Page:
Last night I watched an interesting documentary that made me feel proud to be Zambian, which was refreshing considering the political circus we constantly have to put up with. The documentary also made me realise we have now drifted light years away from the original Zambian dream. All because we’ve stopped dreaming.
Mukuka Nkoloso: The Afronaut focuses on the remarkable life of Mukuka Nkoloso , an eccentric genius who dedicated his time and effort to ensure that Zambia beats the Us and Russian in the space race and eventually land a teenage Zambian girl on Mars by 1965. You’re thinking crazy right? Read on!
Nkoloso who had served with the British forces in World War II became a grade school teacher upon his return and immediately showed sparks of his oddness when he established his own school and began teaching his own brand of science. This infuriated the colonial government who quickly shut down the school but there was to be more mischief. A fiery nationalist, his contribution to the country’s independence struggle movement were short lived as the colonialists banished him to his home town in Northern Zambia in 1957.
Three years later he returned to Lusaka and founded the Zambia National Academy of Science, Space Research and Philosophy. It is for these outlandish ideas of space voyage that his name is synonymous with bizarreness to this day. Remember, this was two years before John F. Kennedy announced to the world that the US would have a man on the moon by the end of the decade.
Nkoloso continued on his peculiar path recruiting 10 young men and a teenage girl named Matha Mwamba and aptly called them Afronauts to mean African astronauts, the dream he was determined to see come to fruition. You have to admit Afronaut has a nice ring to it and makes perfect sense. I’m slowly becoming a believer.
On an abandoned farm not so far from the city of Lusaka he strenuously trained his Afronauts, rolling the trainees down a hill in an oil drum to simulate the weightlessness they would experience during space travel. Of course these strange activities would attract ardent crowds who were fascinated by the group’s antiques. Nkoloso would however not be slowed down by this unwanted attention, in fact it’s amazing how he remained absorbed by the space program even as the country was in political turmoil as independence beckoned.
The documentary contains actual footage of the man instructing his team through a routine at the training site when a reporter from the International Television Network (ITN) interviewed Nkoloso in 1964. I could not help but smile when I saw some seemingly curious physical excercises they underwent but it was all real to him and you have to admire that because a dangerous man is one who dreams with his eyes wide open. And it was not all physical, the scientist being true to his profession balanced the curriculum by also teaching the Afronauts about the moon and stars and principles of space flight. Impressive.
If you’re going to dream, dream big. That was Nkoloso’s line of thought. He did not simply want to achieve space travel, he believed there was life on Mars and intended to send 17 year old Matha Mwamba, two cats and missionary to Mars where Zambians would be responsible for spreading human civilisation. Ok, how about we call that bodacious…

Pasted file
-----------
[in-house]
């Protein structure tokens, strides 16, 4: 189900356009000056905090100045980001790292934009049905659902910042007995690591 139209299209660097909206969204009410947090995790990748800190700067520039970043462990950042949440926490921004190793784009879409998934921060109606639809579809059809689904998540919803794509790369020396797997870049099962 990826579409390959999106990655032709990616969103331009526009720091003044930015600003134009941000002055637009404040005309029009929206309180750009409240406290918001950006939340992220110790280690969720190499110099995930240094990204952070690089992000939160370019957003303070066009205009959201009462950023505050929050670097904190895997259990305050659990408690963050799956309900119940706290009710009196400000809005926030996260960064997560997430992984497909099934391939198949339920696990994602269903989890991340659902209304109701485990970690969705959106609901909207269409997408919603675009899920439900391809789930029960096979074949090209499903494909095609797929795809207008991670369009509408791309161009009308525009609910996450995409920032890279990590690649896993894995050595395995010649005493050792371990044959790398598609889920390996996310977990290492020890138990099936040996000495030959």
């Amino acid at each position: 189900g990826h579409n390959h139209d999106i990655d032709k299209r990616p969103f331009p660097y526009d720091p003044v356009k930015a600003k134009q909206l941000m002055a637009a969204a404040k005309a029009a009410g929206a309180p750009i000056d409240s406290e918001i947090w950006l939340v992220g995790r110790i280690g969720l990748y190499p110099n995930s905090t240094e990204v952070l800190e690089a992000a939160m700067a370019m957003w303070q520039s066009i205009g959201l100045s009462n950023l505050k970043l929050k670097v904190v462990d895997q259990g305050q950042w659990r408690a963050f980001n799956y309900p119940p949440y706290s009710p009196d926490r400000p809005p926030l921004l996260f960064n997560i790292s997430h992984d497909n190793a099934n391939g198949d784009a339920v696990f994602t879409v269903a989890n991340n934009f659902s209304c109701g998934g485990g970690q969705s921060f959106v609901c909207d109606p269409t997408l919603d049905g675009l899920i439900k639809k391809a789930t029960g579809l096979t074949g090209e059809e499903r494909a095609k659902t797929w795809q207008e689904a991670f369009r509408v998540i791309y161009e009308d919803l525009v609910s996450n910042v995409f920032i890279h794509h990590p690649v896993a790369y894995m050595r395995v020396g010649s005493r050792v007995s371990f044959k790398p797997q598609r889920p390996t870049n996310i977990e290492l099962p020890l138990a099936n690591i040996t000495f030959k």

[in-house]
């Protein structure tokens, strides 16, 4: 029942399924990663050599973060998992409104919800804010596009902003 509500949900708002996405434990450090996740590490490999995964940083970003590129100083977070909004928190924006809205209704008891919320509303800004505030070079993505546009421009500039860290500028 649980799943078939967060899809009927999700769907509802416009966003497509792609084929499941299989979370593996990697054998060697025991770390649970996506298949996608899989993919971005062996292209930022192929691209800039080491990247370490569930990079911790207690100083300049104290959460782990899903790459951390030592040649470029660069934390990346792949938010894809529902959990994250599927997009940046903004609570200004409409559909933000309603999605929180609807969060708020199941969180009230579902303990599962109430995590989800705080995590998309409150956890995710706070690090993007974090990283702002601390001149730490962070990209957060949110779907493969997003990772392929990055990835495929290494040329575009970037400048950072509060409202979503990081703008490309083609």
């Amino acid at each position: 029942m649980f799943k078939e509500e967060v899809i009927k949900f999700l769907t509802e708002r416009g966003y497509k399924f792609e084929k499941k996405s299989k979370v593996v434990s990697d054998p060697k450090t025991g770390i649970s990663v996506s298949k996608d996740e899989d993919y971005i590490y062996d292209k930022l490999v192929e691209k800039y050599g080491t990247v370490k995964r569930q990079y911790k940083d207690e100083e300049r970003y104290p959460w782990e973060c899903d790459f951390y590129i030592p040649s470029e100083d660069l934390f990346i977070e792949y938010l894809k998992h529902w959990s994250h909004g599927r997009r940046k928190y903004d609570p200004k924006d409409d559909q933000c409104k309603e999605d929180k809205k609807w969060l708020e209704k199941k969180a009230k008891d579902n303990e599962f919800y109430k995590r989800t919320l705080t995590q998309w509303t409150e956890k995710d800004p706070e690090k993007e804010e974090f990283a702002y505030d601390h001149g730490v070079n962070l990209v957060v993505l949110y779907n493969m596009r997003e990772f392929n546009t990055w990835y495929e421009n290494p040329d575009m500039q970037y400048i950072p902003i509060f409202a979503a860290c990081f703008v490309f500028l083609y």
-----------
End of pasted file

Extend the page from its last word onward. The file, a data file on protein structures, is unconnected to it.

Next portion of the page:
“There was a trial launching of the Cyclops capsule using an African firing system, the Mukwa system which was basically a catapult. The craft rose to an altitude of three metres, I’m now experimenting along new lines.”
Interestingly, the documentary is narrated by a Zambian and there are also interviews of locals including Nkoloso’s son. I find this most interesting because it I think it is important that we as Africans should tell our own story before someone else tells it on our behalf. Also, most of the interviewees were young and if they can learn about such inspiring figures then they are being well prepared for future prospects and challenges.
Nkolosa’s dream of launching the D-Kalu 1 rocket into orbit on 24th October 1964, the day of Zambia’s independence did not suffice as the Independence celebration committee thought the idea was inappropriate as it would terrify the jubilant masses .But this is just the sideline story, the main reason for the failure to launch was the lack of financial support by government.
To say the guy was simply undeterred, is an understatement. He wrote to United Nations Educational, Scientific and Cultural Organisation (UNESCO) requesting for seven million pounds to fire his rocket into space. Wait a minute, that’s seven million pounds sterling in 1964 being requested for by African primary school teacher , I’m running out of superlatives for this man. Well as it turns out they didn’t get back to him, also Neil Armstrong walked on the moon and Matha became pregnant.
In his later years he became was appointed as president Kenneth Kaunda’s representative at Liberation Centre, the headquarters of a regional freedom movement spearheaded by Zambia. And as if to demonstrate that the sky was truly not the limit for him, Nkoloso would graduate with a law degree from the University of Zambia at the age of 59. Two years later the Russians awarded him an anniversary medal, The Fortieth Anniversary of Victory in the Great Patriotic Wars of 1941-1945 in Moscow.
On 4th march 1989, a day after I was born, he died of health complications. This one single fact made me somehow feel connected to the man, it’s like he passed the baton to me. Maybe not the rocket science but certainly the eccentricity and ambition .He was given a state funeral and to this day lives on in Zambian folklore.
To borrow from the man himself, from the motto of his science academy to be more exact : “Where fate and human glory lead, we are always there.”